Disaster's result: a career in housing


Tropical Storm Agnes brought death and destruction to Pennsylvania, but amid the despair and suffering, Carole MacPhee found a sense of purpose.

MacPhee laughingly explains her career as a "fluke." While it wasn't planned, it'd be a mistake to dismiss the last 32 years as nothing but an accident.

She has devoted most of her adult life to finding shelter for others, including the past 16 years with the Columbia Housing Corp., which provides housing for low- and moderate-income families.

"There are so many families who are trying to make it and can use the help they get from the government for a short period of time to get a leg up," says MacPhee, executive director of the Housing Corp. for the last nine years.

Perhaps one of MacPhee's most important - but least known - actions was spearheading a protracted effort to buy back 300 units, which the Housing Corp. had sold in 1984 to Columbia Homes Limited Partnership, a for-profit business. The units are at five sites in the Wilde Lake and Harper's Choice villages in Columbia.

The latest deal, completed at the end of last year, was important for two reasons, she says. It preserved the units for low- and moderate-income families and thus prevented steep increases in rents or replacement with expensive townhouses; and it sustained one of James W. Rouse's core principles when planning Columbia.

"Inclusion of all types of people, regardless of income or circumstances or background, was always to be a part of the community," MacPhee says. "One of the first things that he [Rouse] did was put affordable housing in his master plan."

The acquisition of the 300 units came neither quickly nor easily. It consumed five years, included litigation, and involved HUD officials in Baltimore and Washington, U.S. Sen. Barbara A. Mikulski and state Del. Elizabeth Bobo. When the dust settled, on Dec. 31, the Housing Corp. paid about $3.3 million for the property, took a $5 million loan and secured a 20-year extension of HUD's payment assistance program, vital to maintaining services to low-income families.

"This was a big, big undertaking," says MacPhee, who will celebrate her 62nd birthday next month. "A lot of people pitched in. They knew what it would mean if [the 300 units] were lost."

Housing was never on MacPhee's mind while growing up, except perhaps when she thought of the three-bedroom home that she and seven siblings shared with their parents in Wilkes-Barre, Pa.

"We were four to a bed for a while," she says.

Her father was a coal miner before World War II, and a welder afterward, and realized the value of an education. That explains why he was proud of Carole when she graduated from high school with honors, and furious with her for rejecting three scholarships to college in favor of marriage.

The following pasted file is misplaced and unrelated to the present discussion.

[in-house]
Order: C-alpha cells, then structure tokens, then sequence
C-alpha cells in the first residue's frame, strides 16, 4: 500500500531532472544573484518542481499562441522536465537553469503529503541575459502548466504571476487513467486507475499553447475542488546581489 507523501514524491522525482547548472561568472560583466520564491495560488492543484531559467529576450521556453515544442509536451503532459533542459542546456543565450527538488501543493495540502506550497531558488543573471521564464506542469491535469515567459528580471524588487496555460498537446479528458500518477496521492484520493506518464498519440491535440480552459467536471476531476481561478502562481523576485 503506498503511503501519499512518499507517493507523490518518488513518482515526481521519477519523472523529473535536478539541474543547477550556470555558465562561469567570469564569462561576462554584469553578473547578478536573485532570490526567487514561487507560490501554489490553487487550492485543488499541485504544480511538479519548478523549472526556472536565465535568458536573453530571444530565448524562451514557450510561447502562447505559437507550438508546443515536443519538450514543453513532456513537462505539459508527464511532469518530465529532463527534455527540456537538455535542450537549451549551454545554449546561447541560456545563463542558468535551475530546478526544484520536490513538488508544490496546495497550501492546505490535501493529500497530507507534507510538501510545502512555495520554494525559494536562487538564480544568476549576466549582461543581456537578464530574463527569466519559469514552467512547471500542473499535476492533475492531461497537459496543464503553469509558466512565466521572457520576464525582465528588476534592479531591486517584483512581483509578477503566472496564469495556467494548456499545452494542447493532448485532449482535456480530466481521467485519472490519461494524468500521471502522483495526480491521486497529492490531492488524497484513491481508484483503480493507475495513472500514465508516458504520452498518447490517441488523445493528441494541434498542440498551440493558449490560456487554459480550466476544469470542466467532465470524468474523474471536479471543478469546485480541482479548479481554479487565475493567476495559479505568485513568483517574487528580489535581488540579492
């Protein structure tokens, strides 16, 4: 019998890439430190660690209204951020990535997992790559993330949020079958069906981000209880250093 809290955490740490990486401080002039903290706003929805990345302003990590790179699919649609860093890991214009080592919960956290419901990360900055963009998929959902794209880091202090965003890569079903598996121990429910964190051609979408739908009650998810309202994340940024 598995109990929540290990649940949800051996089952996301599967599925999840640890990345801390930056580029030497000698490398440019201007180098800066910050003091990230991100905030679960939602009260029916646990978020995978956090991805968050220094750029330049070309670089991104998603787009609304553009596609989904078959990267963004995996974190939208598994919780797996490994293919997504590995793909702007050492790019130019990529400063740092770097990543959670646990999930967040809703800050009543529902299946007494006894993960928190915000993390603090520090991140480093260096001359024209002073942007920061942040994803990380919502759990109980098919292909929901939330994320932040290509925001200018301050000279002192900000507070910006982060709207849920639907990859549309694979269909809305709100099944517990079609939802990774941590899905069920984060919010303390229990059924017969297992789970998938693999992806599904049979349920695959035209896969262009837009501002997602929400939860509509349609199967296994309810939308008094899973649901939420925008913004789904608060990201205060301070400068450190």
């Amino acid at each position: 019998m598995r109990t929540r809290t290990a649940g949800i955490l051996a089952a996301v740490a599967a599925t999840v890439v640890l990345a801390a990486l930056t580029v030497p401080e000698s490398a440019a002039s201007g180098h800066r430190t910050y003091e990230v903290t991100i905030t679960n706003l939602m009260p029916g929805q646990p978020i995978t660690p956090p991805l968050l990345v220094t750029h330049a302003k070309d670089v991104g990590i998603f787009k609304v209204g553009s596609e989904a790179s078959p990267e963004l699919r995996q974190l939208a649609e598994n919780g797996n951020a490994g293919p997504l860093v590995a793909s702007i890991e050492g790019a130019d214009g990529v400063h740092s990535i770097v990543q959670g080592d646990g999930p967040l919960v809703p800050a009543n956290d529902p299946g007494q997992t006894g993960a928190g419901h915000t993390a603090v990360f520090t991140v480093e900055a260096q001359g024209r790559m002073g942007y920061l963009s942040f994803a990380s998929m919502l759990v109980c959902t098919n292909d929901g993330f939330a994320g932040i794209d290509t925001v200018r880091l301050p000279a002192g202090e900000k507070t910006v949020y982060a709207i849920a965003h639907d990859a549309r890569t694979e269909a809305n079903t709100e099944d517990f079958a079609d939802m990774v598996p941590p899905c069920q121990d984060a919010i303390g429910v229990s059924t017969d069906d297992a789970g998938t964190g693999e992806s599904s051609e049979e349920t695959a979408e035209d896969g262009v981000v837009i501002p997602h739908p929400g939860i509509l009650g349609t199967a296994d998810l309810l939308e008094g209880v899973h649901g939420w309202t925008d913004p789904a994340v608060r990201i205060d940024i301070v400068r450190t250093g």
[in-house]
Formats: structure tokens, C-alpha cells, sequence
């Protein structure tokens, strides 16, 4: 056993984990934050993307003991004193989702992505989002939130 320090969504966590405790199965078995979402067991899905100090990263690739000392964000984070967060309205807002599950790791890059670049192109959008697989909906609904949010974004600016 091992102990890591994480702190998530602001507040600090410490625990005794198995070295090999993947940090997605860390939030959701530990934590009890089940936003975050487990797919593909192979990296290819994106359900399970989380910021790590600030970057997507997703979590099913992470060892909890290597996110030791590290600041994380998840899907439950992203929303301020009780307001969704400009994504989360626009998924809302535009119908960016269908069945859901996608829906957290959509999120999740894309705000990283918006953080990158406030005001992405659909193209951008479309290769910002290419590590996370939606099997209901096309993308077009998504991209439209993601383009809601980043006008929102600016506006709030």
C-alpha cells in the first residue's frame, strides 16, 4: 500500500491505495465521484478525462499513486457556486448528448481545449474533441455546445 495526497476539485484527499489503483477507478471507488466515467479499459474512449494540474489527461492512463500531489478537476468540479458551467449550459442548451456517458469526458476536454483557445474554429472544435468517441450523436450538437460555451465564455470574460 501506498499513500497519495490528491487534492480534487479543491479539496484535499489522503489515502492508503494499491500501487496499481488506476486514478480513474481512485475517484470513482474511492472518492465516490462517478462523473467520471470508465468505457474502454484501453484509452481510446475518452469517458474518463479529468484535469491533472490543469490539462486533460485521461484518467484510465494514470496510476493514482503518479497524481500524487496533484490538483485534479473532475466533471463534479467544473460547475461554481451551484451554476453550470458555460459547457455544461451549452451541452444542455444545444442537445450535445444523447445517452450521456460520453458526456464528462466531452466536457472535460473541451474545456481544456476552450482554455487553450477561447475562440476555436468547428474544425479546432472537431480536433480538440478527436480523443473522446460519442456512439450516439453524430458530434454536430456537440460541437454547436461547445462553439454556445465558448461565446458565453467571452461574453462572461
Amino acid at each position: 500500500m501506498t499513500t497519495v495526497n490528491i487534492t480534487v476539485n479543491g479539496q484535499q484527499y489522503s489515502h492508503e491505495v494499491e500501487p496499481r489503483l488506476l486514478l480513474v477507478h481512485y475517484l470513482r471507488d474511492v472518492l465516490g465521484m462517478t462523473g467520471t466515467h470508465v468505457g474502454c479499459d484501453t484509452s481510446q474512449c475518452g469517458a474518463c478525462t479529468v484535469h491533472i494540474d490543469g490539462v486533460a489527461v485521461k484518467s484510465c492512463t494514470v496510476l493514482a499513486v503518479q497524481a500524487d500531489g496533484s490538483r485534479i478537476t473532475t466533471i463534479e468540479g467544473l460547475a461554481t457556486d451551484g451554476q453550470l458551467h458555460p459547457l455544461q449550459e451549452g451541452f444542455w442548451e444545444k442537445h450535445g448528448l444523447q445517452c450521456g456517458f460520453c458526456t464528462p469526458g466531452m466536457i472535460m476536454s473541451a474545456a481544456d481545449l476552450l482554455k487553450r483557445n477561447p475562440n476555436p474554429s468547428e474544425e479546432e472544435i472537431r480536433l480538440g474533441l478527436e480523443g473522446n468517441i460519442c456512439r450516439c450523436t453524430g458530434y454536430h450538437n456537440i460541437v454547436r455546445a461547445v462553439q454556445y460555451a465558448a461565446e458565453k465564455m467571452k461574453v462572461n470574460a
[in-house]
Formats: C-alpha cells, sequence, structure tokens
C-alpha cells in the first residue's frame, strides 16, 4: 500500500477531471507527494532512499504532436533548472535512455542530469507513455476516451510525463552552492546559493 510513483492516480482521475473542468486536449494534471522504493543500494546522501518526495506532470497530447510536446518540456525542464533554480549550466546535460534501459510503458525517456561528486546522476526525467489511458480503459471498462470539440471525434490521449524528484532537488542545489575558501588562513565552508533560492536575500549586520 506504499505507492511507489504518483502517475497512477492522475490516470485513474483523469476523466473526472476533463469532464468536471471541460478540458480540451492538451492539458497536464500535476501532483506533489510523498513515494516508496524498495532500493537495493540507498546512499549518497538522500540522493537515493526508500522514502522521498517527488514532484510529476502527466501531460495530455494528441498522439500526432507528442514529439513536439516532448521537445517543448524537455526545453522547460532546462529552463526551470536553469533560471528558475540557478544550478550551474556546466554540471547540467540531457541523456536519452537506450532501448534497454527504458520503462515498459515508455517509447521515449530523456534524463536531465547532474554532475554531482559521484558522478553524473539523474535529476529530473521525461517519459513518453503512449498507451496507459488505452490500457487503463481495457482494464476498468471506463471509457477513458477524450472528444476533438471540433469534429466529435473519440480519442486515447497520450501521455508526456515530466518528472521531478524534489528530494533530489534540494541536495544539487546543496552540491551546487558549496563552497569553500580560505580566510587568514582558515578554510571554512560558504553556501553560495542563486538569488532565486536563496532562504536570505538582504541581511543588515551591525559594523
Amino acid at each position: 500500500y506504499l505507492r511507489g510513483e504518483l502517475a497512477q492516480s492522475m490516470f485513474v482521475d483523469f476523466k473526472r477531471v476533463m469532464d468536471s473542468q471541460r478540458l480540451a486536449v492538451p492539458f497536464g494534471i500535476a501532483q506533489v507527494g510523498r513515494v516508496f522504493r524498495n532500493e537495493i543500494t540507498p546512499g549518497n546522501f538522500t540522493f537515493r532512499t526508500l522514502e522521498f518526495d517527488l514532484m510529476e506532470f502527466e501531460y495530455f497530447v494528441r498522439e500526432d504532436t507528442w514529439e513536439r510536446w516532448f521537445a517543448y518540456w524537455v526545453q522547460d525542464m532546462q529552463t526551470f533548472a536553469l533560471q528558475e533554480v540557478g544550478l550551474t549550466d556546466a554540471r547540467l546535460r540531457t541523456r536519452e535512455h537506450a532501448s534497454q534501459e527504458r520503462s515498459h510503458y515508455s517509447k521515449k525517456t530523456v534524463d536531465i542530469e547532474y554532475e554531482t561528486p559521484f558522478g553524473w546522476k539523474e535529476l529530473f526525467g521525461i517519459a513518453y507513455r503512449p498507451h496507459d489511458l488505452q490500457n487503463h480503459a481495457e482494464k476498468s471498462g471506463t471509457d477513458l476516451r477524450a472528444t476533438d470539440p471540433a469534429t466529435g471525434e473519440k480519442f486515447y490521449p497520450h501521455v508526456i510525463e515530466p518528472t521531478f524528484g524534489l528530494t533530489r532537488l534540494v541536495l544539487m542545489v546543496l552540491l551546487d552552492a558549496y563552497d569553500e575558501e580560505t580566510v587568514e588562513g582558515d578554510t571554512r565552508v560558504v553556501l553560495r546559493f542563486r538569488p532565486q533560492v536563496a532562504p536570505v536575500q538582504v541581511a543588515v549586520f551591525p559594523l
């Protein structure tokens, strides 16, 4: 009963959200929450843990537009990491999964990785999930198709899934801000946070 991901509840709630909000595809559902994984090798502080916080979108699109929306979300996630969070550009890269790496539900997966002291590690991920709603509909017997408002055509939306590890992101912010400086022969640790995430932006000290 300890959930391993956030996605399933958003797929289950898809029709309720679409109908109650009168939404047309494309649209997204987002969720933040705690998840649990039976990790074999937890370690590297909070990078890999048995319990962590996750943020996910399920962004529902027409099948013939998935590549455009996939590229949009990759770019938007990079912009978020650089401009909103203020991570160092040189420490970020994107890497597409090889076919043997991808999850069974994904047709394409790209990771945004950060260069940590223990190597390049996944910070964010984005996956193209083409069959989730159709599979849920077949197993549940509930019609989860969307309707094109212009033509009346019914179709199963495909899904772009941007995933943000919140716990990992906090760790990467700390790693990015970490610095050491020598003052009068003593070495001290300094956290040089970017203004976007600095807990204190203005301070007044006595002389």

"My daddy was not happy," MacPhee says in what she acknowledges is understatement. "I thought I could do both, but that was not going to happen."

Ten years later, in 1972, she had been married, become a mother of two sons and divorced. She was still living in Wilkes-Barre and her future was uncertain, though she was scheduled to begin classes at the local college in September.

That June, Agnes struck, ultimately killing 118 people from Florida to New York and causing billions of dollars in damage. Eighteen inches of rain fell on Wilkes-Barre, resulting in widespread flooding as the Susquehanna River rose to more than 40 feet.

"It was devastating. It felt as though a bomb had hit the city," MacPhee says. "We could see fires raging. ... Bodies had popped out of the cemetery."

She and her sisters volunteered to help move books from the college basement, but were warned to leave after the dike broke, sending 9 feet of water into the town square.

Two weeks later, MacPhee went to a local school to help and met a former schoolmate who was working with HUD and in charge of taking applications for assistance from displaced families. He immediately enlisted MacPhee as a temporary employee.

She remained temporary for 18 months, as HUD handled about 22,000 applications for housing assistance. "It was massive," MacPhee says. "I worked every day 6 a.m. to 10, 10:30 at night."

MacPhee remarried in 1974. "My husband asked, 'What's the one thing you want?' and I said, 'I want to go to college.'"

The couple moved to West Virginia, where MacPhee graduated in 1978 from then-West Virginia State College. She majored in business administration and political science, though she planned to become a librarian. "I have a great love of books," she says.

But MacPhee never escaped housing. She worked for the Charleston Housing Authority for 10 years, a private property-management firm and, for the past 16 years, the Columbia Housing Corp., which has branched into helping first-time buyers get homes, managing property and providing housing for the elderly.

MacPhee never became a librarian, but she is content knowing that she is helped others.

"People helped me in my life. I need to give back," she says. "There are people who don't have everything you've had. But the difference is that you can see when people want to help themselves, and if you can be the conduit to supporting someone, the success stories are great - watching them move to their potential."

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